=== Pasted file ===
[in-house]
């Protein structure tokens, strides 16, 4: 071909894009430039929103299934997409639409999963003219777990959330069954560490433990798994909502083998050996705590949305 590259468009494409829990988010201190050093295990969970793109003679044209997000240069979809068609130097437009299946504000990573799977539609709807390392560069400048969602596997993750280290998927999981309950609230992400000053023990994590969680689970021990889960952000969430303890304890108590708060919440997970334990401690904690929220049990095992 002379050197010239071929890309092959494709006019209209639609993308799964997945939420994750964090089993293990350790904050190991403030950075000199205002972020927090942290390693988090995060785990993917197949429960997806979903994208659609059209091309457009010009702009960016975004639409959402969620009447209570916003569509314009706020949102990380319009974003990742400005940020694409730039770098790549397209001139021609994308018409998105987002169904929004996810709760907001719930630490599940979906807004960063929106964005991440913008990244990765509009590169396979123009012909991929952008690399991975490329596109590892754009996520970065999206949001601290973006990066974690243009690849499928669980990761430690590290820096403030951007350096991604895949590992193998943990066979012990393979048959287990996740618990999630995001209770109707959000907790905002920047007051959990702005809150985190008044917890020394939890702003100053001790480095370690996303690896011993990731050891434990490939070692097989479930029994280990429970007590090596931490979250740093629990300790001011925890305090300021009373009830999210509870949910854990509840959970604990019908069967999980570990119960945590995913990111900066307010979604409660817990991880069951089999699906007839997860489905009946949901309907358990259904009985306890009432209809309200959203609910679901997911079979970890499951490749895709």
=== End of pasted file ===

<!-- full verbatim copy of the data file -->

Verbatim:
[in-house]
């Protein structure tokens, strides 16, 4: 071909894009430039929103299934997409639409999963003219777990959330069954560490433990798994909502083998050996705590949305 590259468009494409829990988010201190050093295990969970793109003679044209997000240069979809068609130097437009299946504000990573799977539609709807390392560069400048969602596997993750280290998927999981309950609230992400000053023990994590969680689970021990889960952000969430303890304890108590708060919440997970334990401690904690929220049990095992 002379050197010239071929890309092959494709006019209209639609993308799964997945939420994750964090089993293990350790904050190991403030950075000199205002972020927090942290390693988090995060785990993917197949429960997806979903994208659609059209091309457009010009702009960016975004639409959402969620009447209570916003569509314009706020949102990380319009974003990742400005940020694409730039770098790549397209001139021609994308018409998105987002169904929004996810709760907001719930630490599940979906807004960063929106964005991440913008990244990765509009590169396979123009012909991929952008690399991975490329596109590892754009996520970065999206949001601290973006990066974690243009690849499928669980990761430690590290820096403030951007350096991604895949590992193998943990066979012990393979048959287990996740618990999630995001209770109707959000907790905002920047007051959990702005809150985190008044917890020394939890702003100053001790480095370690996303690896011993990731050891434990490939070692097989479930029994280990429970007590090596931490979250740093629990300790001011925890305090300021009373009830999210509870949910854990509840959970604990019908069967999980570990119960945590995913990111900066307010979604409660817990991880069951089999699906007839997860489905009946949901309907358990259904009985306890009432209809309200959203609910679901997911079979970890499951490749895709």